"The other day, when walking the beautiful Stanley Park seawall here in Vancouver, British Columbia, I was acutely aware of the constant thought-clutter running amok through my mind. I had worries of both past and future, complaints about others, long standing opinions, certainties, doubts, and expectations which seem to repeat themselves over and over. In short, the same old thoughts floating and flashing about in a never-stilled mind.
It was then it struck me that, when I paint or draw, this does not occur. Painting stills the mind. No thoughts. The mood is one of "active" peace. Inner and outer engagement brought to equal balance. At most only intuitions of qualities enter the mind: heavy/light, cool/warm, above/below, near/far, light/dark, rough/smooth, solid or transparent, for example. Or, that a mood of daring is required of the brush here, one of withdrawing there. Or, perhaps, confusion and non-clarity here with absolute clearness and certainty there.
In the watercolors, for instance, I know beforehand that "mountain forest" will be the motif, but really little else. A different kind of knowing moves the hand here, then there. The stronger the ability to achieve this state of silencing the mind the stronger the painting or drawing. It's not that there is never any thinking about the painting, for, indeed, there is a lot of thinking. Thinking involving what I call "The Basics", which includes such natural laws as The Golden Section, Rhythm, Surface, Contrast and Echo. It is just that this thinking consciously with the head occurs before and/or after the act of painting, not during.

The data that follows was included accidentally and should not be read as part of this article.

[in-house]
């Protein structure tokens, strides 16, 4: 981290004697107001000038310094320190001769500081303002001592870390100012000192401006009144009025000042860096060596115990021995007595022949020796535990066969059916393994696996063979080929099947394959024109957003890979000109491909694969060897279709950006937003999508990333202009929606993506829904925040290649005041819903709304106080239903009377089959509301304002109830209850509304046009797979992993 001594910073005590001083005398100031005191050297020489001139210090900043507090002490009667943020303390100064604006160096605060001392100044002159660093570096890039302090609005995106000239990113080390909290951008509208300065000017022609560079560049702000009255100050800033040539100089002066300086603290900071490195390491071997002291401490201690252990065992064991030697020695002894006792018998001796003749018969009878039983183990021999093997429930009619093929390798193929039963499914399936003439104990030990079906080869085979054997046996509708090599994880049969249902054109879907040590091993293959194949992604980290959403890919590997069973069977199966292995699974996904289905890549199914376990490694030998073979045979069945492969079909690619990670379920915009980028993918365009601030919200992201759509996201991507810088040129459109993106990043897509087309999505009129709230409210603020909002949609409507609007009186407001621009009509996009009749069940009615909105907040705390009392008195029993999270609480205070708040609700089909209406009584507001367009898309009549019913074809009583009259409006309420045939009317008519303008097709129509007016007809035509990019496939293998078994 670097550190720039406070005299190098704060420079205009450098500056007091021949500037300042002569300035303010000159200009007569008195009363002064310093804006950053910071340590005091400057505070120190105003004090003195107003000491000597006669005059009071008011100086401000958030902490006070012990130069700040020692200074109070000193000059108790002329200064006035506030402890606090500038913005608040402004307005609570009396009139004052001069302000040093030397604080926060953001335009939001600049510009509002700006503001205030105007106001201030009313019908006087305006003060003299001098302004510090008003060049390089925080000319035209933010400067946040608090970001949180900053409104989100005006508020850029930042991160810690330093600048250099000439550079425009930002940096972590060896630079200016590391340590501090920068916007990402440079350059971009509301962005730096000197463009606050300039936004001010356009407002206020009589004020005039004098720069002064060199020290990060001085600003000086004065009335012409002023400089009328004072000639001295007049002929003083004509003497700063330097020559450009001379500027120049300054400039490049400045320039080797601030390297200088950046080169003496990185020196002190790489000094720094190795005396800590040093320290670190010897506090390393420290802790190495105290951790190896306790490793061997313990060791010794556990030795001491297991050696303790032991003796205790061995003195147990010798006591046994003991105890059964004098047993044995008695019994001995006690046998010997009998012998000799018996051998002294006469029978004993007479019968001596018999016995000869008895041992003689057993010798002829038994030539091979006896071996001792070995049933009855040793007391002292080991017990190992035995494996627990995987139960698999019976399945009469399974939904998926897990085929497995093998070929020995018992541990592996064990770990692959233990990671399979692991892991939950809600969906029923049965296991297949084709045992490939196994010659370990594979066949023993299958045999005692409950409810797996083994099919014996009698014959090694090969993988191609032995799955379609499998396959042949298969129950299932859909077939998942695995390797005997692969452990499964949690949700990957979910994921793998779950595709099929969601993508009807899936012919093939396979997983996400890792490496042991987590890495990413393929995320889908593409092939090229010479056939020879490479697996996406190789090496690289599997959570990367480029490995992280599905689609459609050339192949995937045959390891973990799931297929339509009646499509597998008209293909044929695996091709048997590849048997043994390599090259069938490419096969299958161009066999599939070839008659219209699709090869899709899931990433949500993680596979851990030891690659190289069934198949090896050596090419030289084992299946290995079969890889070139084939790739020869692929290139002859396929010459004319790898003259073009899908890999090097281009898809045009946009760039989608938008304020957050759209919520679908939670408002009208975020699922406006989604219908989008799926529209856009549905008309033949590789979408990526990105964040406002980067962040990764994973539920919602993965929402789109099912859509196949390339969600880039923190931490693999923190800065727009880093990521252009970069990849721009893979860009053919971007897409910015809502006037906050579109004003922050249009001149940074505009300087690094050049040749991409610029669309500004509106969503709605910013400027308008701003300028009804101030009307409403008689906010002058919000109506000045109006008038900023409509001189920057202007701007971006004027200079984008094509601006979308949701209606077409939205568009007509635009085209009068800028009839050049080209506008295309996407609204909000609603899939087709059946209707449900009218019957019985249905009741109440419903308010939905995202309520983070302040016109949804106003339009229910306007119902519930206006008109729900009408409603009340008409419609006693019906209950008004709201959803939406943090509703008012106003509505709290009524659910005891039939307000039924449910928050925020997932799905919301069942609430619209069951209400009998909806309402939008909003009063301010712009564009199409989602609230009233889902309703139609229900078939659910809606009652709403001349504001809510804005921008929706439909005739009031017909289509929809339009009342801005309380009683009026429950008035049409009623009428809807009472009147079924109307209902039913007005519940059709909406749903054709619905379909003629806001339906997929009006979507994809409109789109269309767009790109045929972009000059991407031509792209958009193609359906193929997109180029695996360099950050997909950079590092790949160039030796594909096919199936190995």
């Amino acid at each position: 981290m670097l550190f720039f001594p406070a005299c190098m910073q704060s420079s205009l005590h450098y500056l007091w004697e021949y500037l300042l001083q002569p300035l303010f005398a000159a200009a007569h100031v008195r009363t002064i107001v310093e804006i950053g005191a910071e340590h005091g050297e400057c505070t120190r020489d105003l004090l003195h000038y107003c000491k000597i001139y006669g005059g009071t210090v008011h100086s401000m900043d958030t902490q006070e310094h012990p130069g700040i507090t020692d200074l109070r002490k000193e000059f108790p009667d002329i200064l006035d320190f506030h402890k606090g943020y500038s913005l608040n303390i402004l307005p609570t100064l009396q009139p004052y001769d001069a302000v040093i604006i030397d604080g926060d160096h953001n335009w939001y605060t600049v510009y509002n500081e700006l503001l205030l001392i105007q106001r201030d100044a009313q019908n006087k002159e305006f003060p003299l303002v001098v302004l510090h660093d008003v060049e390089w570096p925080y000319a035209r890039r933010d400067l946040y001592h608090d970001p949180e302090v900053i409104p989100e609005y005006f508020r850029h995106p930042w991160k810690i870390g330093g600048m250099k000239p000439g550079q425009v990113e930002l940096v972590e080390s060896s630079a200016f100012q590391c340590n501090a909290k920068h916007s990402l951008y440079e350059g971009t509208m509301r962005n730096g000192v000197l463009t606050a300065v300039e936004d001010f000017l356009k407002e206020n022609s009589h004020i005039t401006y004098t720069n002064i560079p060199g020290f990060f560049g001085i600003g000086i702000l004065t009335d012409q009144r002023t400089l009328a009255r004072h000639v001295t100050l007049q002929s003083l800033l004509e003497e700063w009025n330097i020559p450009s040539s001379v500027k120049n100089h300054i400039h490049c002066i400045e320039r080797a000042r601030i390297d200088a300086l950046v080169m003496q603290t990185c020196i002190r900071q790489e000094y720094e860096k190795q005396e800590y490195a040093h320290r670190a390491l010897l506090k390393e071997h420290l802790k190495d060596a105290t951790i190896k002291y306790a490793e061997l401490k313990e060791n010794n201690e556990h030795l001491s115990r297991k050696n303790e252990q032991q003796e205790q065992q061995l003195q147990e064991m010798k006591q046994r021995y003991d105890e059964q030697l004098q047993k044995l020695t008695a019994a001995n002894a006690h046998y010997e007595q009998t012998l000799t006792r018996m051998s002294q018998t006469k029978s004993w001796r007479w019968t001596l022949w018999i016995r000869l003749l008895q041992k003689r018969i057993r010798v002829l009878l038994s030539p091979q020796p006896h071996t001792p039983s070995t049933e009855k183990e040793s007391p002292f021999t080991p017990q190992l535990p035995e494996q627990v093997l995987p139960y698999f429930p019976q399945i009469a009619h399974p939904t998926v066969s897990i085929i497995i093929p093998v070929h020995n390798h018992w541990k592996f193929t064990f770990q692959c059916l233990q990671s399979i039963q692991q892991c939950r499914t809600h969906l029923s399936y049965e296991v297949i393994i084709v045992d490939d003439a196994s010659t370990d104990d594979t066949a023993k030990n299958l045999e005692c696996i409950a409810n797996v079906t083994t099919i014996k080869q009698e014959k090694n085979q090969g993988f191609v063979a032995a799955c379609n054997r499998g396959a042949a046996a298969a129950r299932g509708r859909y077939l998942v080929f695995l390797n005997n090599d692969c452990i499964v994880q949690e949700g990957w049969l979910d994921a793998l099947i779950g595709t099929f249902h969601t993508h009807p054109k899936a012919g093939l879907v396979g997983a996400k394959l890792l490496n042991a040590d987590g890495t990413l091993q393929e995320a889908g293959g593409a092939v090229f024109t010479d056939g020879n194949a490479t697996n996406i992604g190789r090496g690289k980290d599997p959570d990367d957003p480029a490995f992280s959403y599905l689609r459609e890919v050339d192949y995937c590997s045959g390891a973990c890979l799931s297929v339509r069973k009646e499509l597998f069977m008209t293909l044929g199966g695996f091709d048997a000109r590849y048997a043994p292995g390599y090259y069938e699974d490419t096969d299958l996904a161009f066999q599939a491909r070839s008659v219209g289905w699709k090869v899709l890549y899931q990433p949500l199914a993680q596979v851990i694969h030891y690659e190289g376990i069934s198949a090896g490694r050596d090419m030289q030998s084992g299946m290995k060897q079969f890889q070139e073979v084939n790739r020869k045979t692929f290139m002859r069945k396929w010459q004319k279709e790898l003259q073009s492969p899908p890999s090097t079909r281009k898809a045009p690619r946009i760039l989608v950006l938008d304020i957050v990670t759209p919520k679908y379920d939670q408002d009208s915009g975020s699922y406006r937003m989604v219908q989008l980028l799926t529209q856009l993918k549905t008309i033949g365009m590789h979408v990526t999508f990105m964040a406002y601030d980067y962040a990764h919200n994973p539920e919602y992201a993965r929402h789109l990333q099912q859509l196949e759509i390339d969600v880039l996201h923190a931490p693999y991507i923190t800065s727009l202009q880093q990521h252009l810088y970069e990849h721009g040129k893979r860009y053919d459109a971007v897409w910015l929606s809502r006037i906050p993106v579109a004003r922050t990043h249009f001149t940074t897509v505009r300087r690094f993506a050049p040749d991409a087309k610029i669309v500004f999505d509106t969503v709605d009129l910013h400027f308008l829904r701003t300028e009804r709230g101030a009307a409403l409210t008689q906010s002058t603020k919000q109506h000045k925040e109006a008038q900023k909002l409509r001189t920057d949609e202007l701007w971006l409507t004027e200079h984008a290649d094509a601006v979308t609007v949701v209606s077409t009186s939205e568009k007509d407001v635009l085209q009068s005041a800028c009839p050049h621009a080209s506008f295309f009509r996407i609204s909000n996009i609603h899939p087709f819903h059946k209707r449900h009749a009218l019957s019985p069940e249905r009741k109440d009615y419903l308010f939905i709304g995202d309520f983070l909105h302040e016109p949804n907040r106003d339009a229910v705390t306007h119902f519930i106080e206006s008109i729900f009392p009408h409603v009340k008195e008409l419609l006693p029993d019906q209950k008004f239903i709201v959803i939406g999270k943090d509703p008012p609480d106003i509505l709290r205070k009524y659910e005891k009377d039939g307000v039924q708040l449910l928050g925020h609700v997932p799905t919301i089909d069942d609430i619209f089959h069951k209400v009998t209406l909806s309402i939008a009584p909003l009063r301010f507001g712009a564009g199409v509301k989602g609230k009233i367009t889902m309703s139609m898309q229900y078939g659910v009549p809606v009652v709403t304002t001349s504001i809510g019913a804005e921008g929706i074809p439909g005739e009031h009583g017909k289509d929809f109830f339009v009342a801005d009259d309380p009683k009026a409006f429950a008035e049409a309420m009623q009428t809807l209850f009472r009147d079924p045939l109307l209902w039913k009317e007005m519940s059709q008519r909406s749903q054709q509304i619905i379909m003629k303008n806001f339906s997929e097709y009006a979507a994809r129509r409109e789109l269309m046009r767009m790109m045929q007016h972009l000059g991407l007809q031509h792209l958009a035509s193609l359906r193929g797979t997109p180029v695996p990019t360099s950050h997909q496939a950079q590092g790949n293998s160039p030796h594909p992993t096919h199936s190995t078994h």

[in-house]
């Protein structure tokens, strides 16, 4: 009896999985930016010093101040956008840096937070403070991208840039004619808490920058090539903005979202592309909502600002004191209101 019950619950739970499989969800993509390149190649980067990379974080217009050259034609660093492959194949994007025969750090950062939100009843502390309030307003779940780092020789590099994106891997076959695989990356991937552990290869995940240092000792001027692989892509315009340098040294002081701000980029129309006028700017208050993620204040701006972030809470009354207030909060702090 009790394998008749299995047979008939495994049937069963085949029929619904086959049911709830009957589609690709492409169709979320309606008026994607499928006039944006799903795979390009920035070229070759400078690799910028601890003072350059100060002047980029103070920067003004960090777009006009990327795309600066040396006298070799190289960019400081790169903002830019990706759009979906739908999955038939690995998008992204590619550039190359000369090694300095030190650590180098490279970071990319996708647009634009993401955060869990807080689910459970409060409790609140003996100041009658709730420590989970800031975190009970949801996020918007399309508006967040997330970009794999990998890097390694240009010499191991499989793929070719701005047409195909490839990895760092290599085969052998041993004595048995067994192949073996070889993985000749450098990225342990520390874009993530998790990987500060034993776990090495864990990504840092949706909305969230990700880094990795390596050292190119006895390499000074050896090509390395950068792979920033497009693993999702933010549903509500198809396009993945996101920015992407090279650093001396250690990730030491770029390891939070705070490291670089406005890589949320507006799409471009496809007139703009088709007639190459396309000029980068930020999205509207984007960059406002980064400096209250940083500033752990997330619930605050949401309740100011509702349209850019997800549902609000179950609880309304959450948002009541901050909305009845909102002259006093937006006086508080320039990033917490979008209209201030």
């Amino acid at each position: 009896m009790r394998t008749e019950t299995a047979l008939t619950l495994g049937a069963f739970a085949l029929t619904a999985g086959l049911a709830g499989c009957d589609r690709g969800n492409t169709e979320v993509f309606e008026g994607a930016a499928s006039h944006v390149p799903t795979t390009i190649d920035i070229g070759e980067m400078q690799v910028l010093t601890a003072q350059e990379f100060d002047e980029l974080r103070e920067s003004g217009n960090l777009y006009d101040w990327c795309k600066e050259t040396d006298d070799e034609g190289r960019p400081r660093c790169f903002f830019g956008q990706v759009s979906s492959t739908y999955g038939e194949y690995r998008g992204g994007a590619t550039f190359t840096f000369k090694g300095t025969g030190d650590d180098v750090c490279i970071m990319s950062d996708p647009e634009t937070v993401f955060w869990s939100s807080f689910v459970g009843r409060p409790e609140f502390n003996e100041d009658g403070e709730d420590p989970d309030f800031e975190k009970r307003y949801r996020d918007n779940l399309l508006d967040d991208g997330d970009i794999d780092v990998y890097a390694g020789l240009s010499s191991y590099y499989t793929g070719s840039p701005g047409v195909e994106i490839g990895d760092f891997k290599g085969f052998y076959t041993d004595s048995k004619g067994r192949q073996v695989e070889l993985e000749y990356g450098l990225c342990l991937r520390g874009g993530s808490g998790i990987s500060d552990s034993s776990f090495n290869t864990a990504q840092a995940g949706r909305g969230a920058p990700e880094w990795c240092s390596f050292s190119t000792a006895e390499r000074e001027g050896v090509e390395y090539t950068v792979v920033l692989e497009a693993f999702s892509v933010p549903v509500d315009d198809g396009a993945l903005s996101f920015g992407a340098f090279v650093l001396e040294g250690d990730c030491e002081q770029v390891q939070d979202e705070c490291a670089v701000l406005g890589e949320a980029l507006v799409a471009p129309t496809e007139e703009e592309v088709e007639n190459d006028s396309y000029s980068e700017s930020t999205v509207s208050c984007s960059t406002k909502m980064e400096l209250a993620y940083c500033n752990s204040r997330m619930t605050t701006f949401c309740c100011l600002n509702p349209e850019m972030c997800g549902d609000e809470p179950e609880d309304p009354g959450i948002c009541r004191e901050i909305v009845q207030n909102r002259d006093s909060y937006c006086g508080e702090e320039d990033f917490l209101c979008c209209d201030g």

This painting process develops in me an ability to listen and to trust. I often think of it as painting out of hope. To hope means that the desired results will come about, it's just that I'm not exactly sure when or how. The successful painting will convey to the viewer this journey, this process of seeking with hope. The painting needs to convey that it has found its own way and is, in the end, for the viewer spontaneous, mysterious, and resolved."
--Daniel Koppersmith - December, 1999